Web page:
Updated Tuesday evening
Ekklesia Savi Hensman Love, grace and the bishops’ pastoral guidance
Changing Attitude Colin Coward
Bishop of Blackburn acts on House of Bishops’ Pastoral Statement and
Diocese of Lincoln – Ad Clerum about the Pastoral Statement
Bishop of Oxford Bishop of Oxford speaks on Same Sex Marriage statement
Fidelity, Naivety and Integrity: the C of E House of Bishops Pastoral Guidance on Same Sex Marriage by Dermot O’Callaghan and also
Untheological, incoherent, unhelpful – Bishops, think again! by Thurstan Stigand
Peter Ould The Opening Shots
Anglican Mainstream has more items:
Andrew Symes The last six days: the story so far and the implications
Michael Nazir-Ali A Response to the House of Bishops Guidance on Same-Sex Marriage
Law and Religion UK David Pocklington House of Bishops’ Statement on Same-sex Marriage
This contains a detailed analysis of the statement from a legal viewpoint, and is worth reading in full.
Centre for the Study of Sexuality and Christianity CoE Bishops’ Statement on UK Same Sex Marriage – Not Truly “Pastoral” full text below the fold.
ANYTHING BUT PASTORAL!
CSCS calls on pro same-sex marriage Bishops to speak out
The Centre for the Study of Christianity (CSCS) supports, unequivocally, the Marriage (Same-Sex Couples) Act 2013 which enables same-sex couples to celebrate equal civil marriage with effect, in England and Wales, from 29 March 2014. CSCS rejoices with sisters and brothers in Liberal and Reformed Judaism, the Society of Friends, and Unitarian Free Christian Churches who have opted-in, to enable such marriages to be celebrated on their premises. CSCS also recognises that amongst people of faith and none, diverse theological and ideological positions might be held regarding same-sex marriage.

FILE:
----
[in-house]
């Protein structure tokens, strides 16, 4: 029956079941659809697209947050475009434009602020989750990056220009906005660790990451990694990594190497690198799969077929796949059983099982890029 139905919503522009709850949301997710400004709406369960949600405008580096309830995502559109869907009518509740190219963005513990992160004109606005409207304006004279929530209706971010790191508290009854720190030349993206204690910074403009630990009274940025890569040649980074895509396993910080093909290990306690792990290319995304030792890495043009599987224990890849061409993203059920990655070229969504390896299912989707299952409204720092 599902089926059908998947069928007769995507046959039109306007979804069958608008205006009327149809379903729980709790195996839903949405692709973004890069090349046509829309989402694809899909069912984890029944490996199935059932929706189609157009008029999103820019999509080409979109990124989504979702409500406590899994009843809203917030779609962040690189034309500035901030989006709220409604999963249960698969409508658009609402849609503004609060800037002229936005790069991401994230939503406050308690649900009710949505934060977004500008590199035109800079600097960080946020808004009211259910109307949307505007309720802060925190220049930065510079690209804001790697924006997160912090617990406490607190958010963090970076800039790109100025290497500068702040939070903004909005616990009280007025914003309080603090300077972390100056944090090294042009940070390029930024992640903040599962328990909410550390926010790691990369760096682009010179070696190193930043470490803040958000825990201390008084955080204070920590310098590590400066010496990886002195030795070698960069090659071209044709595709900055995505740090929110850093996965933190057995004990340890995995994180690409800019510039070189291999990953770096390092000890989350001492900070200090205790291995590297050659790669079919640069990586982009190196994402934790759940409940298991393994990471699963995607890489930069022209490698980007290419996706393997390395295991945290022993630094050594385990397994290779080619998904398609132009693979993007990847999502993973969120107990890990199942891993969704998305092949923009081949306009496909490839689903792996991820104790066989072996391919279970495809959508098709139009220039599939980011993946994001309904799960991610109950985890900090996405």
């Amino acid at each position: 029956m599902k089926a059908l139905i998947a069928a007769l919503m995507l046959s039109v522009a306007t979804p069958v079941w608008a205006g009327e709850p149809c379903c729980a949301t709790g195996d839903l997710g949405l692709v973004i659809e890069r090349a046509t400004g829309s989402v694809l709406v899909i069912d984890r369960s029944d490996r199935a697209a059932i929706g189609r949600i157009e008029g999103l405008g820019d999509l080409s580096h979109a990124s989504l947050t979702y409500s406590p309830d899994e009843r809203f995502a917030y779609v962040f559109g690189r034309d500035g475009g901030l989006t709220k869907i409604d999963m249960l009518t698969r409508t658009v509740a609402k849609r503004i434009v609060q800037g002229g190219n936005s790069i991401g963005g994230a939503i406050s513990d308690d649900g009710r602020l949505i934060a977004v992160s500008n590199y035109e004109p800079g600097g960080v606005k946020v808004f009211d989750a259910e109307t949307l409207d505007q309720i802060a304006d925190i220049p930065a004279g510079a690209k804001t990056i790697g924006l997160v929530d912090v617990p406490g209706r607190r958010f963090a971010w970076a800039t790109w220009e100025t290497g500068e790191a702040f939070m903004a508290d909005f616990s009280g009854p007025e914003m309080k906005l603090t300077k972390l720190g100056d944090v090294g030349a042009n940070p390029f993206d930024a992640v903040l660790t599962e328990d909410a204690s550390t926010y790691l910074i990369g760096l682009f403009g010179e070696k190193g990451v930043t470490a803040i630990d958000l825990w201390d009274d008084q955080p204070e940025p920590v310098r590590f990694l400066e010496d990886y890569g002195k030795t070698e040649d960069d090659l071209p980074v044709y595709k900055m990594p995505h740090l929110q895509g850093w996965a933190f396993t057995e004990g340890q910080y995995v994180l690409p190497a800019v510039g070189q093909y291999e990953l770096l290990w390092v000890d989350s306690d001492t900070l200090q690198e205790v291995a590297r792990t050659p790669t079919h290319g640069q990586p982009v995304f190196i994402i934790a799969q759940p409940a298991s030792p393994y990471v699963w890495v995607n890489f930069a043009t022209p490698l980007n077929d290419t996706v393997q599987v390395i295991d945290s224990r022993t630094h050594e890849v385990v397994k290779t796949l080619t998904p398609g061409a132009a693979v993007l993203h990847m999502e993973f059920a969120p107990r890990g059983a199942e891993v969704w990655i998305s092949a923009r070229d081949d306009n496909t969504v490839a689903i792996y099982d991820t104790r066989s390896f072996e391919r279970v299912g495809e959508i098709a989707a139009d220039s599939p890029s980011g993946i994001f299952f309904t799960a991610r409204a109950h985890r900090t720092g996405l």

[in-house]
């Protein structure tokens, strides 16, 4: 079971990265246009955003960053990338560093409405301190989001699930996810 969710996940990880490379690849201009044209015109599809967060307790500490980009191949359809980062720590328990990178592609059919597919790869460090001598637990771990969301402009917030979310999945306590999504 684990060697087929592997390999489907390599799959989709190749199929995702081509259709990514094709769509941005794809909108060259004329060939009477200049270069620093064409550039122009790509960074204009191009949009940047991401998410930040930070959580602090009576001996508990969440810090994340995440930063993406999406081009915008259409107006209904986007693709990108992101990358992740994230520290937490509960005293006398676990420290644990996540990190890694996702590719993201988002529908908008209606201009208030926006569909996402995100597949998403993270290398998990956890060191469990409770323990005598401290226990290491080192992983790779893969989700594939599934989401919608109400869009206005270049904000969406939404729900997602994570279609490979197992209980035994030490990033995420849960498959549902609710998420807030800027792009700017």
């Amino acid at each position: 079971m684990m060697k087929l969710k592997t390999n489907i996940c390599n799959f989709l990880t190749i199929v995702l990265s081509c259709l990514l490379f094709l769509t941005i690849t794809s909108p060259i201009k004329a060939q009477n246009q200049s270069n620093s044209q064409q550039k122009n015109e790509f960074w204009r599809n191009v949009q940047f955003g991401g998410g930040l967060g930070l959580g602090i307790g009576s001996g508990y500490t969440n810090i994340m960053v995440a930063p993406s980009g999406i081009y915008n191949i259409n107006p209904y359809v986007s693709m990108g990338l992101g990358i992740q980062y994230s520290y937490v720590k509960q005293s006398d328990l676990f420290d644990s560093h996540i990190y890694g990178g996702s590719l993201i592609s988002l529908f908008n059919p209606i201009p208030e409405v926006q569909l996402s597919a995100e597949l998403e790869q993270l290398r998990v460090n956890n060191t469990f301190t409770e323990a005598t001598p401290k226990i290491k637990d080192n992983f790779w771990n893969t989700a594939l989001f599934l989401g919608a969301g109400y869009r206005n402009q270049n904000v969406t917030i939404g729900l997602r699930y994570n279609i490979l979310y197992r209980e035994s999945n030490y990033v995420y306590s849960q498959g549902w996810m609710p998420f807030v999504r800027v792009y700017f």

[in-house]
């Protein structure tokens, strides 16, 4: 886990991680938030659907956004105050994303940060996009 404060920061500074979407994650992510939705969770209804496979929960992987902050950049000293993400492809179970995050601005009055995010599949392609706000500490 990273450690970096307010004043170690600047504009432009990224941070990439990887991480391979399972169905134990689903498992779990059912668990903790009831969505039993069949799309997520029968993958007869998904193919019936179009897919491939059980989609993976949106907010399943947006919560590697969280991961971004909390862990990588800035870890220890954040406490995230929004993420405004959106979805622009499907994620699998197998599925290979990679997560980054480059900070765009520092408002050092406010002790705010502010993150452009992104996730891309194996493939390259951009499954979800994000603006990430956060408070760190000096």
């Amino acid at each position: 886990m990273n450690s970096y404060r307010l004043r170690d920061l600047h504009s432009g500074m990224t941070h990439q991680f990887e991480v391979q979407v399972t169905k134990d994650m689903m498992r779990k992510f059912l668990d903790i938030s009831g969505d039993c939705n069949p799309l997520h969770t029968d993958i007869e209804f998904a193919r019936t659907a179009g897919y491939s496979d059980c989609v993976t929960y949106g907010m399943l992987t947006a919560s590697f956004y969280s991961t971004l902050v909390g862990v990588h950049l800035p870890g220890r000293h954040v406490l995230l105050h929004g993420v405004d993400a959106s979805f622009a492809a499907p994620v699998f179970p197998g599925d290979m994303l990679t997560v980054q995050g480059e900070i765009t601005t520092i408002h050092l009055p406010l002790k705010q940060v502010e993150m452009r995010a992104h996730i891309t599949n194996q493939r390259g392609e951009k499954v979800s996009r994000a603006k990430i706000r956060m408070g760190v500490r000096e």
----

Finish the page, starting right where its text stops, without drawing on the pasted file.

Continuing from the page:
Following its Annual Conference, Redefining Marriage?, held in Birmingham on 15 February 2014, CSCS expresses serious concern at the possible impact of Church of England House of Bishops so-called ‘Pastoral Guidance on Same Sex Marriage’. This, and the letter from the Archbishops of Canterbury and York, appear to pre-empt the process of facilitated conversation, listening and reflection, called for by the Pilling Report and referred to in the 27 January 2014 Statement from the College of Bishops. The House of Bishops latest statement sets down answers, even before many of the questions have been asked.
Any true pastoral process in the LGBT context should begin with a listening to, and analysis of, the lived experience of people of faith, particularly its LGBT members, their parents, spouses, and families. It should then proceed to reflect on this in the light of developing, and not fixed, understandings of scripture, tradition, and reason. The latter should not rely on un-reformed views of natural law but, discerning the signs of the times, encompass the insights of contemporary thinkers in the fields of gender, sexuality, anthropology and other human sciences. The House of Bishops’ Statement, and indeed the Pilling Report show little evidence of such engagement.
The Bishops’ Statement, if taken as authoritative even for the time being, could lead to pastoral chaos, as well as unwarranted intrusion into the lives and consciences of Church of England laity and clergy. We call upon those Bishops of the Church of England who have hitherto expressed support for same-sex marriage to come out and clearly state whether the House of Bishops Statement of the 15 February 2014 is issued in their name and with their support. If it is not we urge them to disassociate themselves from the Statement, declining to implement its proposed policies and procedures in their Dioceses.